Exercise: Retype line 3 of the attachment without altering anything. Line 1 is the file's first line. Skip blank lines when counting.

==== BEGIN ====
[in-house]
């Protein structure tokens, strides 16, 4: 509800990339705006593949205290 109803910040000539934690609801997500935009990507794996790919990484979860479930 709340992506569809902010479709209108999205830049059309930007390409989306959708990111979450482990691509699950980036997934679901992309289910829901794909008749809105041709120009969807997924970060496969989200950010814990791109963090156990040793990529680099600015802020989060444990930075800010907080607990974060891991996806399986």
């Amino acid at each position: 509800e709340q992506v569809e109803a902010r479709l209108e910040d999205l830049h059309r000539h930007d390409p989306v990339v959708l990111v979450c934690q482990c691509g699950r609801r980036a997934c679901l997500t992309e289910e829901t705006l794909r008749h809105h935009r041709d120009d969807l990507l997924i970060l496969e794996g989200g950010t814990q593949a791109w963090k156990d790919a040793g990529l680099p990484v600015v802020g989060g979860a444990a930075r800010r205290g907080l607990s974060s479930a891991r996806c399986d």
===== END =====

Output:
């Amino acid at each position: 509800e709340q992506v569809e109803a902010r479709l209108e910040d999205l830049h059309r000539h930007d390409p989306v990339v959708l990111v979450c934690q482990c691509g699950r609801r980036a997934c679901l997500t992309e289910e829901t705006l794909r008749h809105h935009r041709d120009d969807l990507l997924i970060l496969e794996g989200g950010t814990q593949a791109w963090k156990d790919a040793g990529l680099p990484v600015v802020g989060g979860a444990a930075r800010r205290g907080l607990s974060s479930a891991r996806c399986d």